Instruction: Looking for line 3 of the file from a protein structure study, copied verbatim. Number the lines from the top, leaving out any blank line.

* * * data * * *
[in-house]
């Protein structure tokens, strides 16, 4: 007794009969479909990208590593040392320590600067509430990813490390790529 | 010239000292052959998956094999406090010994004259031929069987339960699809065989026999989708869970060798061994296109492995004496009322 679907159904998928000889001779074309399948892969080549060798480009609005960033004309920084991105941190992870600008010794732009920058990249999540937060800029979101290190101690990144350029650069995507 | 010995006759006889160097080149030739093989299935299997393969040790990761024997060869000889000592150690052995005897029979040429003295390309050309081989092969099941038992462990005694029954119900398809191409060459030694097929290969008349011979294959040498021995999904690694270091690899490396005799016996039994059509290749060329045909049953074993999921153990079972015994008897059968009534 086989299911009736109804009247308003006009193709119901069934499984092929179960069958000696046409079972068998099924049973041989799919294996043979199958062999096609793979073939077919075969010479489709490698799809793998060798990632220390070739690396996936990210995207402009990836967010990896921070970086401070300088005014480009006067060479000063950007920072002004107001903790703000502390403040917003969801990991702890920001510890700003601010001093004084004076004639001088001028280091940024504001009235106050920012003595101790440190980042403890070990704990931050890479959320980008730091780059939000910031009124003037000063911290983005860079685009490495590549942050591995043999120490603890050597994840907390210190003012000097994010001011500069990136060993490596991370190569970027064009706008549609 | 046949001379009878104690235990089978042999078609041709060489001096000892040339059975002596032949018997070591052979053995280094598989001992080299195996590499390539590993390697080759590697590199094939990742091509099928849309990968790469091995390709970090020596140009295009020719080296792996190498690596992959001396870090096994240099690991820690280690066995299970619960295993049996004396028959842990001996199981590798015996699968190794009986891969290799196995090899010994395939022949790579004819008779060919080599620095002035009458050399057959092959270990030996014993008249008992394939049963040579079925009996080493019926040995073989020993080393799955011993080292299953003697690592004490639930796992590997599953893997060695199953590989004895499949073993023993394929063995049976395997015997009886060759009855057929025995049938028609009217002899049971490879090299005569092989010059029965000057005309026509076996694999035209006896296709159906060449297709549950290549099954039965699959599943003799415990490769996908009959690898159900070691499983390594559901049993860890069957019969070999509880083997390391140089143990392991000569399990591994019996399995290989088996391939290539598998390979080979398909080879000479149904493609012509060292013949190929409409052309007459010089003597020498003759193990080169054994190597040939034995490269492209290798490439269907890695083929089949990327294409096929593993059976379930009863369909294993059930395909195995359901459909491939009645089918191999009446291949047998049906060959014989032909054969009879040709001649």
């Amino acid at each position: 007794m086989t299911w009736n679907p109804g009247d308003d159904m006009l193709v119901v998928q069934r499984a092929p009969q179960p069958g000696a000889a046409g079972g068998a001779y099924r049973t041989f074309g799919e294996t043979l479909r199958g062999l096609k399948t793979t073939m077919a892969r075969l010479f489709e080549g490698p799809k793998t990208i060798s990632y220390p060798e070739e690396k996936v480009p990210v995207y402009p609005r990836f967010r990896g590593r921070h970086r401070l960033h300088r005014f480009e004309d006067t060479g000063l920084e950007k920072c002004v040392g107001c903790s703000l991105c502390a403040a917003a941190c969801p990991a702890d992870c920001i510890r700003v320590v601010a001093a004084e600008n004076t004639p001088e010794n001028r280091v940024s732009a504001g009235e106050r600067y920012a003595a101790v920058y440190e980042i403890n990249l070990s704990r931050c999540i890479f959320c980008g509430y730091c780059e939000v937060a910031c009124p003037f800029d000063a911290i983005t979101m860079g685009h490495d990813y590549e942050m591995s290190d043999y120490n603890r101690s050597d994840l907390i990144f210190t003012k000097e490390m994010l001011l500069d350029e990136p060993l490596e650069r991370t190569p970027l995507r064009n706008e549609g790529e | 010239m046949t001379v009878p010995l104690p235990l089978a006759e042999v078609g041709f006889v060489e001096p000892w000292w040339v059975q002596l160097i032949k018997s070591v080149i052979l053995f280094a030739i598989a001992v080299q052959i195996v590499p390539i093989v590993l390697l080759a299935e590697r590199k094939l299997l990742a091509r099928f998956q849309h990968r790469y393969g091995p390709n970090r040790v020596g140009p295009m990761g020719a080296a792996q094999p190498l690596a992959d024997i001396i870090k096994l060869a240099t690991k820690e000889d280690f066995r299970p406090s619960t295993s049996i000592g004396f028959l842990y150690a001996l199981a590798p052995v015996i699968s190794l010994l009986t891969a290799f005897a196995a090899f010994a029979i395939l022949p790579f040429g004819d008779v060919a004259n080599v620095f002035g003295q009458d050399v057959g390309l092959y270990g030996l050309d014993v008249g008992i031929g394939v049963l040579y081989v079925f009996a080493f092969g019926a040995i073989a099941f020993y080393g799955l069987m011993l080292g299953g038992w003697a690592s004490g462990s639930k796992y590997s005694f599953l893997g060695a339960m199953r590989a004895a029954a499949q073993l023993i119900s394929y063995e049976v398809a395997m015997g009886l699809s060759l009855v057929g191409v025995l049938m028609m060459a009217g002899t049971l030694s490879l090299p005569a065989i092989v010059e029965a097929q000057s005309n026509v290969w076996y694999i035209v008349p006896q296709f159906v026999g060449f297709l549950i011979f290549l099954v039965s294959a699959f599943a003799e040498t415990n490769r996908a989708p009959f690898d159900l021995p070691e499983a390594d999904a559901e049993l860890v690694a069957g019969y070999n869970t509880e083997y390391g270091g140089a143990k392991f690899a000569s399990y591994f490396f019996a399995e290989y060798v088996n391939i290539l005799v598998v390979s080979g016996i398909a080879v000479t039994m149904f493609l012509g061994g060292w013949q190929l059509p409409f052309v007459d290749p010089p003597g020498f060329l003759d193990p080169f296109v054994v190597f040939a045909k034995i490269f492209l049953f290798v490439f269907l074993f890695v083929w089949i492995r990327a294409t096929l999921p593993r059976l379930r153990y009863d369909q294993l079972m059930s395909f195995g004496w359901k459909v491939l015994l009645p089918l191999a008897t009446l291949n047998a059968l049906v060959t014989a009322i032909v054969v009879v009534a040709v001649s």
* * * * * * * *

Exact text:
């Amino acid at each position: 007794m086989t299911w009736n679907p109804g009247d308003d159904m006009l193709v119901v998928q069934r499984a092929p009969q179960p069958g000696a000889a046409g079972g068998a001779y099924r049973t041989f074309g799919e294996t043979l479909r199958g062999l096609k399948t793979t073939m077919a892969r075969l010479f489709e080549g490698p799809k793998t990208i060798s990632y220390p060798e070739e690396k996936v480009p990210v995207y402009p609005r990836f967010r990896g590593r921070h970086r401070l960033h300088r005014f480009e004309d006067t060479g000063l920084e950007k920072c002004v040392g107001c903790s703000l991105c502390a403040a917003a941190c969801p990991a702890d992870c920001i510890r700003v320590v601010a001093a004084e600008n004076t004639p001088e010794n001028r280091v940024s732009a504001g009235e106050r600067y920012a003595a101790v920058y440190e980042i403890n990249l070990s704990r931050c999540i890479f959320c980008g509430y730091c780059e939000v937060a910031c009124p003037f800029d000063a911290i983005t979101m860079g685009h490495d990813y590549e942050m591995s290190d043999y120490n603890r101690s050597d994840l907390i990144f210190t003012k000097e490390m994010l001011l500069d350029e990136p060993l490596e650069r991370t190569p970027l995507r064009n706008e549609g790529e | 010239m046949t001379v009878p010995l104690p235990l089978a006759e042999v078609g041709f006889v060489e001096p000892w000292w040339v059975q002596l160097i032949k018997s070591v080149i052979l053995f280094a030739i598989a001992v080299q052959i195996v590499p390539i093989v590993l390697l080759a299935e590697r590199k094939l299997l990742a091509r099928f998956q849309h990968r790469y393969g091995p390709n970090r040790v020596g140009p295009m990761g020719a080296a792996q094999p190498l690596a992959d024997i001396i870090k096994l060869a240099t690991k820690e000889d280690f066995r299970p406090s619960t295993s049996i000592g004396f028959l842990y150690a001996l199981a590798p052995v015996i699968s190794l010994l009986t891969a290799f005897a196995a090899f010994a029979i395939l022949p790579f040429g004819d008779v060919a004259n080599v620095f002035g003295q009458d050399v057959g390309l092959y270990g030996l050309d014993v008249g008992i031929g394939v049963l040579y081989v079925f009996a080493f092969g019926a040995i073989a099941f020993y080393g799955l069987m011993l080292g299953g038992w003697a690592s004490g462990s639930k796992y590997s005694f599953l893997g060695a339960m199953r590989a004895a029954a499949q073993l023993i119900s394929y063995e049976v398809a395997m015997g009886l699809s060759l009855v057929g191409v025995l049938m028609m060459a009217g002899t049971l030694s490879l090299p005569a065989i092989v010059e029965a097929q000057s005309n026509v290969w076996y694999i035209v008349p006896q296709f159906v026999g060449f297709l549950i011979f290549l099954v039965s294959a699959f599943a003799e040498t415990n490769r996908a989708p009959f690898d159900l021995p070691e499983a390594d999904a559901e049993l860890v690694a069957g019969y070999n869970t509880e083997y390391g270091g140089a143990k392991f690899a000569s399990y591994f490396f019996a399995e290989y060798v088996n391939i290539l005799v598998v390979s080979g016996i398909a080879v000479t039994m149904f493609l012509g061994g060292w013949q190929l059509p409409f052309v007459d290749p010089p003597g020498f060329l003759d193990p080169f296109v054994v190597f040939a045909k034995i490269f492209l049953f290798v490439f269907l074993f890695v083929w089949i492995r990327a294409t096929l999921p593993r059976l379930r153990y009863d369909q294993l079972m059930s395909f195995g004496w359901k459909v491939l015994l009645p089918l191999a008897t009446l291949n047998a059968l049906v060959t014989a009322i032909v054969v009879v009534a040709v001649s």